Success of Latin American Governmental and Economic Policies from 1945 to Present Date

Evaluate the success of Latin American governmental and economic policies from 1945 to the present.

There were three governmental groups and two economic policies that had a significant role in the political and industrial success of Latin American nations.

Organization of American States was “formed in 1948 and was intended to eliminate unilateral action by one state in the internal or external affairs of another state, while encouraging regional cooperation to maintain peace. However, the organization was unable to control U.S. interference in Latin American political matters. The United States returned to a policy of independent action, when the government believed that Soviet politicians were attempting to use local Communists or drastic reformers for establishing governments that were aggressive to U.S. interests. (Duiker 181)

International Monetary Fund was a government organization which handled the financial system for foreign investors. In 2001, The Argentina government failed to pay the debt to the organization because the nation had been overwhelmed with low growth, rising emigration, and shrinking markets abroad. This problem caused an era of political chaos. By 2005, the debt to the IMF had been completely paid off. (Duiker 183)

Brazilian Social Democratic Party was a political party for social democrats which tried to control inflation and increase rapid industrialization. Fernando Cardoso was elected president in 1994 and introduced measures to privatize state run industries and to reform social security and the pension system. There was some economic prosperity in Brazil. In 2003, Cardoso was replaced in office because of economic problems, combined with allegations of official corruption and rising factionalism within the ruling party. (Duiker 183, 184)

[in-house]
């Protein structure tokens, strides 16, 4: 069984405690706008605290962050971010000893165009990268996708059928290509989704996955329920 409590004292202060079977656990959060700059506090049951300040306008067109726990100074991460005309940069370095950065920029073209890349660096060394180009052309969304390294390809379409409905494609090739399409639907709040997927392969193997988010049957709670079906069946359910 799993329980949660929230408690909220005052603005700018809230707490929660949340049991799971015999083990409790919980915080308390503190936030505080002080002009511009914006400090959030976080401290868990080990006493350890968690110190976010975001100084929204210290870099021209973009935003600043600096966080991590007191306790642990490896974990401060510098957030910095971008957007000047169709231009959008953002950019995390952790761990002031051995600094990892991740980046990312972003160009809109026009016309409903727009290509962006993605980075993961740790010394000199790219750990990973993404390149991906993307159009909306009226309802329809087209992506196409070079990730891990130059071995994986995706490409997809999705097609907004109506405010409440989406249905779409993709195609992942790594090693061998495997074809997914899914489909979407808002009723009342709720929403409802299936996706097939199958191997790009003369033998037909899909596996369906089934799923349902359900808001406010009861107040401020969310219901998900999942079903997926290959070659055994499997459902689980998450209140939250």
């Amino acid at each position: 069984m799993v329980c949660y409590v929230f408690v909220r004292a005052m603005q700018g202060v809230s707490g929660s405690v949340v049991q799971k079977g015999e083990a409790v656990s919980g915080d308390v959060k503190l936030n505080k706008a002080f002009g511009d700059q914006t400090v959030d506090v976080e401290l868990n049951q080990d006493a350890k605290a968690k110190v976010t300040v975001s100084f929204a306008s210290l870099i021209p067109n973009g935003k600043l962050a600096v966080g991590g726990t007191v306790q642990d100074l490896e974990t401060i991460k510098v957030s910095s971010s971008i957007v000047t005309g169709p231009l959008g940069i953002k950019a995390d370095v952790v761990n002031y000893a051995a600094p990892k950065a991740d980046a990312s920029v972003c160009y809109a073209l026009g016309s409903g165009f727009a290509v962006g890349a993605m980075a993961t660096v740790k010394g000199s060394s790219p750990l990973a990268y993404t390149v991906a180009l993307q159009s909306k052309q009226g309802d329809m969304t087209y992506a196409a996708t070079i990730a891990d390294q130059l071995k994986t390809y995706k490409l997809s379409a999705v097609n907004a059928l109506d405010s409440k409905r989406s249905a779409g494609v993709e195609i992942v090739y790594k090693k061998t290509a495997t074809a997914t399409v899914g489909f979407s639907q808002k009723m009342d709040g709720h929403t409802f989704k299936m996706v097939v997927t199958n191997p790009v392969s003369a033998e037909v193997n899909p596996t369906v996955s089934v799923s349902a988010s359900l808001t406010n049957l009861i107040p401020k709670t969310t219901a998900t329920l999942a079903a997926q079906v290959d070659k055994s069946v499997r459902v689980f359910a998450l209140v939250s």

Institutional Revolutionary Party focused on a balanced industrial program in Mexico during the 1950s and 1960s. Fifteen years of steady economic growth combined with low inflation and real gains in wages for many people made those years appear to be a golden age in Mexico’s economic development. However, Mexico had developed economic problems even though oil had been discovered. As the sale of oil abroad rose significantly, the government became increasingly dependent on oil reserves. When international oil prices dropped in the mid 1980s, Mexico was unable to make payments on its foreign debt, which had reached $80 billion in 1982. The government was forced to adopt new economic policies, including the sale of publicly owned companies to private parties. (Duiker 184)

North American Free Trade Agreement between United States, Canada, and Mexico was an economic policy which was more beneficial to the United States than to Mexico. Although NAFTA was highly controversial in the United States because of the fear that U.S. firms would move factories to Mexico, where labor costs are cheaper and environmental standards are less strict. (Duiker 184)

Even though there were some positive results made in Latin American, the economic policies and governmental groups overall experienced more negative outcomes.